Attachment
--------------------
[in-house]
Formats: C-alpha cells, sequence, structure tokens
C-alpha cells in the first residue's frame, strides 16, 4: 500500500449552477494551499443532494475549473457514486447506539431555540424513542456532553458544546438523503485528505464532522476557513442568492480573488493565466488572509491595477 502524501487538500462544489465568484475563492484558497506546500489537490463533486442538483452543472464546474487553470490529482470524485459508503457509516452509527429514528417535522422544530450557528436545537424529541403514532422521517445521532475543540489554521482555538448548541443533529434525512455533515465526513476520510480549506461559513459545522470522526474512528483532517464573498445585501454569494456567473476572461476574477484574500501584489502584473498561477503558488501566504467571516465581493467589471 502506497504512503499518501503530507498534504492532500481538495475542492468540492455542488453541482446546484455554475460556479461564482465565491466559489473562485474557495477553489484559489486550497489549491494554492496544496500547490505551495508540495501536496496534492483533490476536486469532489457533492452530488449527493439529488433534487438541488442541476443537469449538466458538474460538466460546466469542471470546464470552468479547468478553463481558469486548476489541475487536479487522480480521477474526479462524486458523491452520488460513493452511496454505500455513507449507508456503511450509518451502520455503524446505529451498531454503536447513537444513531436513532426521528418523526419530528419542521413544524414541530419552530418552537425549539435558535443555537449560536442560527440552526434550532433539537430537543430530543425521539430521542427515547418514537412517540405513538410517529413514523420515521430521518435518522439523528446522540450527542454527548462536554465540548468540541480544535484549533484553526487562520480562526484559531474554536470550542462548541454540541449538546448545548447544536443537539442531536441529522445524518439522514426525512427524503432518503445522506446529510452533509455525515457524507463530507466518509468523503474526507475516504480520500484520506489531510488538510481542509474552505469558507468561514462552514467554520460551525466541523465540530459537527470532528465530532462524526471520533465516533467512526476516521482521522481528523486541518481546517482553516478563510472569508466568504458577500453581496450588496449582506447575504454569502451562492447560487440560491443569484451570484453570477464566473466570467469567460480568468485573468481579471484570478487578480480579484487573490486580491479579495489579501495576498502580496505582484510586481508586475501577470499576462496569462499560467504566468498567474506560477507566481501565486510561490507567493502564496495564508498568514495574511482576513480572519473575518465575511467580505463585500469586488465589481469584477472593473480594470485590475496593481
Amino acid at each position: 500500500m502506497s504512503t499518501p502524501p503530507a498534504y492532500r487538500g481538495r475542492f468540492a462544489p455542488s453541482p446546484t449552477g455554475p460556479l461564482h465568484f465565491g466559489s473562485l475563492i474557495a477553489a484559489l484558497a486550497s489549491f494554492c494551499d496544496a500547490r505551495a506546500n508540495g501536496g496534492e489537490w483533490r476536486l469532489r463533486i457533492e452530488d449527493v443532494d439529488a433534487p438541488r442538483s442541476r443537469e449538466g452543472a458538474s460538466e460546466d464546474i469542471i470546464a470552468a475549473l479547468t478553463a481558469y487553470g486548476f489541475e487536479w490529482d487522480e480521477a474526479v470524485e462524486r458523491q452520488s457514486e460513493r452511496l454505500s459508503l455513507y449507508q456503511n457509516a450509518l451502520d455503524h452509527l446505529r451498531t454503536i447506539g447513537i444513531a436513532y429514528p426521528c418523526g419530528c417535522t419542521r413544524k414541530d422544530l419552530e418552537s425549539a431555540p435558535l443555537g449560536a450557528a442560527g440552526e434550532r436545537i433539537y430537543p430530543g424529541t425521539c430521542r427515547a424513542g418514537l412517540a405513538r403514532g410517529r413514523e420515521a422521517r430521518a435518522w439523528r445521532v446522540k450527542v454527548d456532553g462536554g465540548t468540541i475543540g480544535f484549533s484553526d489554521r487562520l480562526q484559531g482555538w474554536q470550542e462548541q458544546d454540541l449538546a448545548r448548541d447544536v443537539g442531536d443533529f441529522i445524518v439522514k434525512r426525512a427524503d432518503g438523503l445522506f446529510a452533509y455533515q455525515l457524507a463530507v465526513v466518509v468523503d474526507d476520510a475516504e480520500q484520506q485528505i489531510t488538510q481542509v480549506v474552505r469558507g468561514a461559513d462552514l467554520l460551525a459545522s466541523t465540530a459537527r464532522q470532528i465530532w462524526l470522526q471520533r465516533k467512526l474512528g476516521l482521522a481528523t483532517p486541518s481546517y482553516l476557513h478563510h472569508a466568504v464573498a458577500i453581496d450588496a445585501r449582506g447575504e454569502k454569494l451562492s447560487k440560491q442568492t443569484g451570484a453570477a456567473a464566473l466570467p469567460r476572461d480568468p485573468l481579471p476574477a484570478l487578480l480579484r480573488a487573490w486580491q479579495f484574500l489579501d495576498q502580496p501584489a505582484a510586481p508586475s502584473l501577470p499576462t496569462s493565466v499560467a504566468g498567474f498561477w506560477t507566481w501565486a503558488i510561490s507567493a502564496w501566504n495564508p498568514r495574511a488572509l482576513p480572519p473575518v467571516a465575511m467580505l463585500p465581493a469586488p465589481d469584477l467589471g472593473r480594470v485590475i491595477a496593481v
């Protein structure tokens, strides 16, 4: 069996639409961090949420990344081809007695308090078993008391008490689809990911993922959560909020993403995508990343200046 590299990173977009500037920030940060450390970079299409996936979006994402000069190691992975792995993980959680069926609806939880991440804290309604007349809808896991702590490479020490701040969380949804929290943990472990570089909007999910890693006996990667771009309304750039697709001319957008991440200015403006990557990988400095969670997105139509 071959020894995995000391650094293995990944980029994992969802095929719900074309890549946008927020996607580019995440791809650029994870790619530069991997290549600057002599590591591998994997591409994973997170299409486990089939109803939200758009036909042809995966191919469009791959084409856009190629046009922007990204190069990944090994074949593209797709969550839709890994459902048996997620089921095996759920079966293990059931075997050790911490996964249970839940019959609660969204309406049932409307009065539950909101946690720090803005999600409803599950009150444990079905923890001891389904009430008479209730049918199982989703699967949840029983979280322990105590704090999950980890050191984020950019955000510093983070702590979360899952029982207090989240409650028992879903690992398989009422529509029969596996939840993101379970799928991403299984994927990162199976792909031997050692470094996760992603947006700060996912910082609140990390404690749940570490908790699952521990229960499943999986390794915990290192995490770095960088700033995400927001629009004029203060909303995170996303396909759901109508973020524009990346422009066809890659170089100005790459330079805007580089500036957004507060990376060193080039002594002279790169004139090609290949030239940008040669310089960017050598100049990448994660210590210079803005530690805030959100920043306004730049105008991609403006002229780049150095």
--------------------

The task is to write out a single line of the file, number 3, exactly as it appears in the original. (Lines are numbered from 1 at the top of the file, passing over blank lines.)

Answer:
C-alpha cells in the first residue's frame, strides 16, 4: 500500500449552477494551499443532494475549473457514486447506539431555540424513542456532553458544546438523503485528505464532522476557513442568492480573488493565466488572509491595477 502524501487538500462544489465568484475563492484558497506546500489537490463533486442538483452543472464546474487553470490529482470524485459508503457509516452509527429514528417535522422544530450557528436545537424529541403514532422521517445521532475543540489554521482555538448548541443533529434525512455533515465526513476520510480549506461559513459545522470522526474512528483532517464573498445585501454569494456567473476572461476574477484574500501584489502584473498561477503558488501566504467571516465581493467589471 502506497504512503499518501503530507498534504492532500481538495475542492468540492455542488453541482446546484455554475460556479461564482465565491466559489473562485474557495477553489484559489486550497489549491494554492496544496500547490505551495508540495501536496496534492483533490476536486469532489457533492452530488449527493439529488433534487438541488442541476443537469449538466458538474460538466460546466469542471470546464470552468479547468478553463481558469486548476489541475487536479487522480480521477474526479462524486458523491452520488460513493452511496454505500455513507449507508456503511450509518451502520455503524446505529451498531454503536447513537444513531436513532426521528418523526419530528419542521413544524414541530419552530418552537425549539435558535443555537449560536442560527440552526434550532433539537430537543430530543425521539430521542427515547418514537412517540405513538410517529413514523420515521430521518435518522439523528446522540450527542454527548462536554465540548468540541480544535484549533484553526487562520480562526484559531474554536470550542462548541454540541449538546448545548447544536443537539442531536441529522445524518439522514426525512427524503432518503445522506446529510452533509455525515457524507463530507466518509468523503474526507475516504480520500484520506489531510488538510481542509474552505469558507468561514462552514467554520460551525466541523465540530459537527470532528465530532462524526471520533465516533467512526476516521482521522481528523486541518481546517482553516478563510472569508466568504458577500453581496450588496449582506447575504454569502451562492447560487440560491443569484451570484453570477464566473466570467469567460480568468485573468481579471484570478487578480480579484487573490486580491479579495489579501495576498502580496505582484510586481508586475501577470499576462496569462499560467504566468498567474506560477507566481501565486510561490507567493502564496495564508498568514495574511482576513480572519473575518465575511467580505463585500469586488465589481469584477472593473480594470485590475496593481